For decades, home ownership has been a cornerstone of the American Dream. It’s about more than just owning a home; it’s about building equity. Homeownership creates wealth, as homeowners build equity by paying off their mortgage or most of it.
A home is one of the few assets you can live in and still have an income stream so it could be an important retirement asset for some people. The value of your house depends on where you live and how much it costs to buy a similar property nearby. The home equity built up in the home can generate retirement income through reverse mortgages or through the sale of the house to purchase a smaller one with lower maintenance costs.
Equity in your home is the market value minus what you owe. If you have a remaining mortgage balance on your home, your equity will be lower than if you were to sell it. If you have an outstanding mortgage, your home’s equity will be lower than if there were no mortgage.
Your equity can be used for other purposes, such as a down payment on another property.
Ways to Use Home Equity for Retirement
- Save money by downsizing and investing the remainder.
- Consider selling your house and moving somewhere cheaper.
- Consider a reverse mortgage.
- Use the equity in your home.
Save money by downsizing and investing the remainder.
Alternatively, you could sell your house and purchase a smaller, less expensive home or apartment nearby. If you have extra proceeds from the sale, you could invest them in a way that will increase your income.
Consider selling your house and moving somewhere cheaper.
You might be able to reduce your monthly expenses by moving to a city with a lower cost of living. After selling your home, you could invest the equity you have freed up.
Consider a reverse mortgage.
If Homeowners are age 62 and older can borrow against the equity of their homes with reverse mortgages. You can withdraw all the equity in a lump sum or take small monthly payments for a long time with a reverse mortgage. The home’s sale proceeds are used to repay the loan balance, interest, and other expenses such as property taxes and homeowners’ insurance. Upon moving or dying, the borrower repays the loan.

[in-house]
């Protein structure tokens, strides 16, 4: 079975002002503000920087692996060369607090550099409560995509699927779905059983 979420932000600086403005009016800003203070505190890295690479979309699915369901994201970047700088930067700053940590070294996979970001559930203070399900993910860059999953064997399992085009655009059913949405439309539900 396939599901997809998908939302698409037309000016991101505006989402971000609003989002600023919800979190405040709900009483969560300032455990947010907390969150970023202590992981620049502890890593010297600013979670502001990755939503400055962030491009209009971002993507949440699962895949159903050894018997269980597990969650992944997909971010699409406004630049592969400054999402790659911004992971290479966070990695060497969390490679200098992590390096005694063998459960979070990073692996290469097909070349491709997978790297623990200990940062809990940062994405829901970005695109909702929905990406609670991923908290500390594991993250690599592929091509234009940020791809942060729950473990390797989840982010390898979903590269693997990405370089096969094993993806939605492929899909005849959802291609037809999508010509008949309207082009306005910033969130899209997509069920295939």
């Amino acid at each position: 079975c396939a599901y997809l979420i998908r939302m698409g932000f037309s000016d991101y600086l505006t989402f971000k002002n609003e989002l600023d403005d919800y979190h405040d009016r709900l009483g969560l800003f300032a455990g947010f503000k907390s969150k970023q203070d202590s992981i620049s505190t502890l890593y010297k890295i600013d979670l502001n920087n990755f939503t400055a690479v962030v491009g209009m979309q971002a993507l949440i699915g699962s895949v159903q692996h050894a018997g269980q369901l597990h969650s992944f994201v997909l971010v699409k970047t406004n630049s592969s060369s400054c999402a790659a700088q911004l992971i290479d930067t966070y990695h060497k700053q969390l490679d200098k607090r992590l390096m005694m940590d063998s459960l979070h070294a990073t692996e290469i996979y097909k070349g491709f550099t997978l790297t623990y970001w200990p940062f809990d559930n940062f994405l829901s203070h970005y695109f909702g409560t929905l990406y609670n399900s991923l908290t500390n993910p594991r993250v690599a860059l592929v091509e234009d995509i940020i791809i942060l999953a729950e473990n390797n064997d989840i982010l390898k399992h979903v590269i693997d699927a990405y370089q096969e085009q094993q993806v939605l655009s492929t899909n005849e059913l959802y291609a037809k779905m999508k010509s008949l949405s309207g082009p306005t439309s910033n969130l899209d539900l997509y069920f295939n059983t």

Reverse mortgages aren’t always suitable for everyone. It is possible that if you take out a reverse mortgage, your home won’t be able to be left to your heirs.
Use the equity in your home.
Homeowners can borrow against their home equity through a Home Equity Line of Credit (HELOC). If you have an existing mortgage on your home, the HELOC lender will allow you to borrow against its value. HELOCs tend to be the easiest way to access your equity. Funds from this arrangement can be used toward certain purchases, such as home repairs or vehicle purchases. Variable interest rates are common with home equity lines of credit, making budgeting for repayment difficult for retirees.
What are the benefits of using home equity for retirement?
To cover essential costs, some retirees borrow against their home equity. Accessing home equity might benefit those needing more funds to maintain their current standard of living.
Retirees may appreciate the tax benefits that come with home equity. In retirement, your home can be your biggest tax-free asset. A certain amount of the proceeds from selling your home won’t be taxed. The IRS limit for single taxpayers is $250,000; the first $500k will not be taxed in a joint tax filing. A home sale could free up funds and reduce taxes for homeowners who have paid their mortgage.
However, using home equity for retirement may not be the best choice for everyone. There’s a possibility that your children won’t inherit the house you live in now.
Besides, you may want to increase your income in other ways, such as by taking on a side job or starting a business. You might decide not to use home equity in retirement if you have a substantial nest egg or wish to pass your house on to your heirs.